By Victor D. Infante
“How strange a world where our children would rather go than stay.”
When I first heard Daniel McGinn read those words, in a poem written after the suicide of a mutual friend’s daughter, I forgot how to breathe. What has stuck with me these many years is the raw sentiment, the alien way the world feels when a young person dies by his or her own hand. There are a million question marks that permeate those moments, a million demons we will never truly know.
“Strange” is a somewhat empty word. It smacks of understatement. It is a word you use when you have no words for the thing in front of you. And in the decade-plus years since I first heard McGinn’s poem, the knot of conversation about these sorts of tragedies has only intensified.
Every day, it seems, brings some new horror story — a young person, often a teen or even younger, kills his- or herself after being tormented by his or her peers, often online. Frequently, this young person is gay, or perceived to be. Sometimes they’ve been scandalized after some sexual encounter has been publicized, usually abuse by an adult. Sometimes, the young person is just perceived as odd, and ostracized. Sometimes people, especially children, need no reason to be cruel.
And then there’s the other side of the coin, the young people who dish out seemingly senseless violence, be it physical or psychological, in flashes of aggression that often seem random from the outside. What demons and pressures are molding them? Are they, too, paying a price for this violence? When we’re dealing with children, is there a level where you need to step back and wonder if everyone caught in this vortex is not, in some ways, a victim? How does this anguish, on both sides of the torrent, connect to the damaged, broken boys who seem to be acquiring weapons with alarming rapidity? It would seem, at first glance, that these would be disconnected phenomena, but it only takes a small amount of perspective, and perhaps a tiny capacity to empathize with monsters, to hear a startlingly similar chord in their respective screams.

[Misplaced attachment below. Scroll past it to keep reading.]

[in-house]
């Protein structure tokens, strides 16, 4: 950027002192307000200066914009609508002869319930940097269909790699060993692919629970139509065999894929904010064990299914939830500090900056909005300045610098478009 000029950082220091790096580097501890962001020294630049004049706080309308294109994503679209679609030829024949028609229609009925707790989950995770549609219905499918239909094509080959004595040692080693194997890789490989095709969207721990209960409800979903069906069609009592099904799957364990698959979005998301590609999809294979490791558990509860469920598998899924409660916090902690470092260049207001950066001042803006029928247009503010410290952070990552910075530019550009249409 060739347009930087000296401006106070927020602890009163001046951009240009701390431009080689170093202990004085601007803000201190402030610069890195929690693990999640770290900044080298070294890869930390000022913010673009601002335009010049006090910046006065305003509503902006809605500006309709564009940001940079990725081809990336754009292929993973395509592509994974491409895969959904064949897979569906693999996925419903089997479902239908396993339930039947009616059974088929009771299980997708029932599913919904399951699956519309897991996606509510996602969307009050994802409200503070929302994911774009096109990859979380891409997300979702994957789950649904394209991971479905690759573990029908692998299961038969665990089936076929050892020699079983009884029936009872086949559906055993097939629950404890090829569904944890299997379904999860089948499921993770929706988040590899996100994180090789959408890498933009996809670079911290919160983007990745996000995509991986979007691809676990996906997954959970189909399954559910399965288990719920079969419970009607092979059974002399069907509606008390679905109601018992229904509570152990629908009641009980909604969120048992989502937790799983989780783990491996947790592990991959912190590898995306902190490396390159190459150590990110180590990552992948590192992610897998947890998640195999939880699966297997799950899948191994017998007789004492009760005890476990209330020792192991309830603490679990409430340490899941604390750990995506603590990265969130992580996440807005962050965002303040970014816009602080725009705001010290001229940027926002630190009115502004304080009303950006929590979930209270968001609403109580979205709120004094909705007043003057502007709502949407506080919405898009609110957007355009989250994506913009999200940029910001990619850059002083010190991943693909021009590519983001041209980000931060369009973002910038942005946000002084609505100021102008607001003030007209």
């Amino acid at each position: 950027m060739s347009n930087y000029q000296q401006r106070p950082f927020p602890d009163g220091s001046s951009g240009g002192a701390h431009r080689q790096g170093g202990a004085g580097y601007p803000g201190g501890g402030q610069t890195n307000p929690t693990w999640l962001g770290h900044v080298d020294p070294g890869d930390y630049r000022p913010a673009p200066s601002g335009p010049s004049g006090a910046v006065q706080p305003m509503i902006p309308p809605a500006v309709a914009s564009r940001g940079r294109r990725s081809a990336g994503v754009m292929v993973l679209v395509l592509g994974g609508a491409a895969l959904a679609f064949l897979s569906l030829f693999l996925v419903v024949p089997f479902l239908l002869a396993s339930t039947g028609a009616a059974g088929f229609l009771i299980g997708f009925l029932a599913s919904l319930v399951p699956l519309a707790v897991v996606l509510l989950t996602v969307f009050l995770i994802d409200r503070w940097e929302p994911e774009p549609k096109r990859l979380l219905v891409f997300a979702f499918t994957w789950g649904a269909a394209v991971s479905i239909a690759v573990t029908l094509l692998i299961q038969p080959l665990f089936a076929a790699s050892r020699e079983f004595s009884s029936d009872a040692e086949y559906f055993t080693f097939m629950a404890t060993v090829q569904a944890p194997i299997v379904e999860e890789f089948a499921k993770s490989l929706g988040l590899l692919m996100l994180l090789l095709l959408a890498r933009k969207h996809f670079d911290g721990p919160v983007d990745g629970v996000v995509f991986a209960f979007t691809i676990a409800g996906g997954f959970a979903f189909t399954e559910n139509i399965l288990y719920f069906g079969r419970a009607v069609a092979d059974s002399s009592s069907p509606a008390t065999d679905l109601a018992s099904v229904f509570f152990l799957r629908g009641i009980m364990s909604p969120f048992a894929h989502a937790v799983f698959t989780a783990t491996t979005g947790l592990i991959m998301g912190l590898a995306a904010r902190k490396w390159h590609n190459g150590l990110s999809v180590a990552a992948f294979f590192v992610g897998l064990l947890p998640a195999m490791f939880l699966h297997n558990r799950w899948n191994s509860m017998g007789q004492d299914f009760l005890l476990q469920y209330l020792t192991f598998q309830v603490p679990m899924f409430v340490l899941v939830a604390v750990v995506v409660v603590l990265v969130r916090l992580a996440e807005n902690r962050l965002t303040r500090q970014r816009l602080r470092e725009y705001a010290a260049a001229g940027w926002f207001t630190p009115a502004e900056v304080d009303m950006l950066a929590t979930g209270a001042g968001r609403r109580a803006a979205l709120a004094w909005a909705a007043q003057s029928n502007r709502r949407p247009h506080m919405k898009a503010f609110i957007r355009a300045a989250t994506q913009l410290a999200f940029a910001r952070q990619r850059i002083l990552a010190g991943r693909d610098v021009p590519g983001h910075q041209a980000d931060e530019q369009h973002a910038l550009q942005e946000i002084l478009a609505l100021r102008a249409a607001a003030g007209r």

We can quibble over definitions of “bullying” — and indeed, I heard two academics do so for ages on NPR mere weeks ago — but that seems beside the point, a distraction from addressing the knot of violence and torment that seems to haunt our children’s lives. And the advent of the Internet leaves children no refuge from the harassment, bringing the violence into the young people’s homes. What those of us who are adults now might have been able to shut out easily in our youth haunts every corner of today’s children’s lives.
There are no easy answers to any of this, and we would not presume to insinuate otherwise. Instead, what Radius intends to do for the next few weeks is explore the topic from a variety of angles — mostly how it touches youth, but sometimes how adults wrestle with it, too — with poems and essays that approach the subject from diverse viewpoints, and which also look at the relationship between art and bullying, how the torments of youth have shaped artists, and how works of art — from poems to pop songs — can become places of refuge.
We may not accomplish everything we set out to do. The terrain is strange, after all, and more than a little terrifying. Bullying is a systemic problem, and not a series of easily isolated incidents. Likely, we won’t even begin to scratch at the agony that has perhaps always permeated youth, which seems magnified in these technological times.
Quite frankly, the best thing we can do is listen to what these voices are trying to tell us — both the voices presented here and the ones whispered in hushed tones in the schoolyard halls and playgrounds. If nothing else, that seems the best place to start.